Epitome sentence examples

epitome
  • The fashions presented were the epitome of the style of the 1930s.

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  • The hotel was the epitome of British colonial elegance in Jamaica.

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  • The epitome of feminine beauty might become the rotund figure on which the momma appears to pride herself.

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  • His lifestyle was the epitome of unsustainable living.

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  • He was the epitome of cool; but, sadly, he dropped the mannerisms.

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  • The day is an epitome of the year.

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  • Bianca was the epitome of adorable, her dark eyes sparkling and warm, and her sweet glow innocent and fresh.

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  • She was the epitome of evil, and the essence of physical beauty.

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  • The best-known work of his son Lukas was an Epitome of the Magdeburg Centuries.

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  • While other founder members, including Hubert Parson, became lavish spenders on an opulent lifestyle, some remained the epitome of normality.

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  • Under the terms of the definition I offered earlier, that makes Shakespeare the epitome of art—that is, something that continues to speak to future generations.

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  • The Swan is the very epitome of what a good village community pub should be.

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  • Alberic followed the epitome of Julius Valerius.

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  • All clean-shaven, bandbox-smart in fresh uniforms and polished boots, they looked the epitome of military discipline.

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  • An epitome of his doctrine is contained in three letters preserved by Diogenes.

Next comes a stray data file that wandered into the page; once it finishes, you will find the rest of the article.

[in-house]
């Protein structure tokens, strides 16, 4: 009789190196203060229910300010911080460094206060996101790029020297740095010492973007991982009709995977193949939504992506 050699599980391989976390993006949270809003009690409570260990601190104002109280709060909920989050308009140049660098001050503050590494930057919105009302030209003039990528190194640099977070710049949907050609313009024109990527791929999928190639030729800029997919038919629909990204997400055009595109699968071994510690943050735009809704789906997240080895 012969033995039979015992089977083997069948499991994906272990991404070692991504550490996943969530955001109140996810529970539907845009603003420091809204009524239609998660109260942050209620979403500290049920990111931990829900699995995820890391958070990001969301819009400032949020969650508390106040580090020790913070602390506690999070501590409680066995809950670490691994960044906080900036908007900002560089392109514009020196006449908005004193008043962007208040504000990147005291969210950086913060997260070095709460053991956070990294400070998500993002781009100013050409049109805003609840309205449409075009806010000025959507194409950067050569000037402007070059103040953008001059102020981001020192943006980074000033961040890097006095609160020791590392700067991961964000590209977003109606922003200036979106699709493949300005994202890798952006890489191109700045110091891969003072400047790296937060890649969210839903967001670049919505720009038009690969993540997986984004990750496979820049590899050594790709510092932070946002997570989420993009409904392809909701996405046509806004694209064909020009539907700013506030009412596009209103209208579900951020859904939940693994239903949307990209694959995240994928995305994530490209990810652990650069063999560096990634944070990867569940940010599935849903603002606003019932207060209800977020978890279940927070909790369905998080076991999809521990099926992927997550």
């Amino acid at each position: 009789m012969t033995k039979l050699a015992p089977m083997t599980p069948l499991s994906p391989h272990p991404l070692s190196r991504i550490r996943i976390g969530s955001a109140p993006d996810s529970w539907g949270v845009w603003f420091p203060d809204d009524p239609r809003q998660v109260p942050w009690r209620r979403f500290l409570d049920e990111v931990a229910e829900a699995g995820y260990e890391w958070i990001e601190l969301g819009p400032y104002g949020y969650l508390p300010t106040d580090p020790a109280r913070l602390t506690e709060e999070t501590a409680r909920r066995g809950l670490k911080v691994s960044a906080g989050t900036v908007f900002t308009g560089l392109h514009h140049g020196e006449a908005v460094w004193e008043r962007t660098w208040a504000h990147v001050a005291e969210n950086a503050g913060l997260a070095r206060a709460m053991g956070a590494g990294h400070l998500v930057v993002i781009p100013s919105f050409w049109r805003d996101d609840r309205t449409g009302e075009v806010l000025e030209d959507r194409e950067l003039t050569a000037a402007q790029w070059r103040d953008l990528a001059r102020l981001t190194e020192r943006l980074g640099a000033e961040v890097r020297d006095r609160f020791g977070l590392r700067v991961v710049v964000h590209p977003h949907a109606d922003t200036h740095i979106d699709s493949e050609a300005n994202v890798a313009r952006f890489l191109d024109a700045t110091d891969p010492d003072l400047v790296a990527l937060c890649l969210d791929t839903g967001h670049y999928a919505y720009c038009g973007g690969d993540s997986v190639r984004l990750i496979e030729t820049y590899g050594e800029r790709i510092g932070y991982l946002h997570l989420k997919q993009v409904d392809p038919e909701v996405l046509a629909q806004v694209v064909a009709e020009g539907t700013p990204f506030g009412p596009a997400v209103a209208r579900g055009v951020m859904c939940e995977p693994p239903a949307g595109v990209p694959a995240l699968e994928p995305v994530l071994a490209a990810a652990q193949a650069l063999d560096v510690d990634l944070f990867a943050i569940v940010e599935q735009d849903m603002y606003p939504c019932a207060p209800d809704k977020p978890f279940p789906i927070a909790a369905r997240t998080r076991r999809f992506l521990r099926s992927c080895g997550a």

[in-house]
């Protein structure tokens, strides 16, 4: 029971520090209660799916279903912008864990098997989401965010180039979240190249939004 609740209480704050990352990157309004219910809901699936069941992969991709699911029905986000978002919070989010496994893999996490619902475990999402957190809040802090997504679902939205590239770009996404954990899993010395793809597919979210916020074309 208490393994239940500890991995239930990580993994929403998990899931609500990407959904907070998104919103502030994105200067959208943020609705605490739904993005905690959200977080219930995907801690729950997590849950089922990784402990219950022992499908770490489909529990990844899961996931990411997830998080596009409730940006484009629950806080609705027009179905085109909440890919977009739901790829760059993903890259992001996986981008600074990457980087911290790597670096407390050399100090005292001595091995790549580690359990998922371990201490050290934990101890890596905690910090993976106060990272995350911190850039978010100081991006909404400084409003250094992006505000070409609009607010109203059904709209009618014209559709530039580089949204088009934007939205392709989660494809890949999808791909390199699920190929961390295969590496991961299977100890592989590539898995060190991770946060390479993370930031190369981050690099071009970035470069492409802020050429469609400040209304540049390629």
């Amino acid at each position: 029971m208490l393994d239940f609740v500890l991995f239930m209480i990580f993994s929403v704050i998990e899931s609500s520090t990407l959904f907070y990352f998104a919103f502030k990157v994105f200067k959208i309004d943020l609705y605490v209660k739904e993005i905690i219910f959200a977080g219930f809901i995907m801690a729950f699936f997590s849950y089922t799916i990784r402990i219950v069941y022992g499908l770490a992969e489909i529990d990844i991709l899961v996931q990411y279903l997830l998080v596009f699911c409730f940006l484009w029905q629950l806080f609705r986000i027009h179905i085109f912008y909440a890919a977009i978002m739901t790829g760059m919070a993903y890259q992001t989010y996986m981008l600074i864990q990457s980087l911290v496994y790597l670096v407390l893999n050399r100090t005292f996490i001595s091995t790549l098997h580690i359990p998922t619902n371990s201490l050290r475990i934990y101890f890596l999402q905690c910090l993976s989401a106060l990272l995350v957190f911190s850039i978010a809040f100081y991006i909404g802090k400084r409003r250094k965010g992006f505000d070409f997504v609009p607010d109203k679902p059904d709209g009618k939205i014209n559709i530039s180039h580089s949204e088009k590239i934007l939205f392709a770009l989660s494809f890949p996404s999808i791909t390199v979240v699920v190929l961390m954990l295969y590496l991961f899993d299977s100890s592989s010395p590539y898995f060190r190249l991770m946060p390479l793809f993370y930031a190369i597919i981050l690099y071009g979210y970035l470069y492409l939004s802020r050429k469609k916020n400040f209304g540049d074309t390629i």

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  • Once the flies start hatching, the fish respond by surface feeding, then dry fly fishing becomes the epitome of sport for most anglers.

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  • The second, the Periplus of the Inner Sea (the Mediterranean), is a meagre epitome of a similar work by Menippus of Pergamum, who lived during the times of Augustus and Tiberius.

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  • Isn't Robin Hood meant to be the absolute epitome of all things English?

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  • The most welcome appearance was probably from show-jumper Harvey Smith who even now seemed the epitome of the year he was tagged to.

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  • The volume of his African and European addresses, published in the autumn of 1910, not only presents an epitome of his political philosophy, but discloses the wide range of his interest in life and the methods by which he had striven to bring public opinion to his point of view.

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  • A few fragments remain of an epitome by Marcianus of the eleven books of the Geographumena of Artemidorus of Ephesus.

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  • Webs is a site that is the epitome of how to build your own website for free.

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  • According to Mommsen, Solinus also used a chronicle (possibly by Cornelius Bocchus) and a Chorographia pliniana, an epitome of Pliny's work with additions made about the time of Hadrian.

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  • He was the author of a brief epitome of Roman history based upon Livy, which he utilized as a means of displaying his antiquarian lore.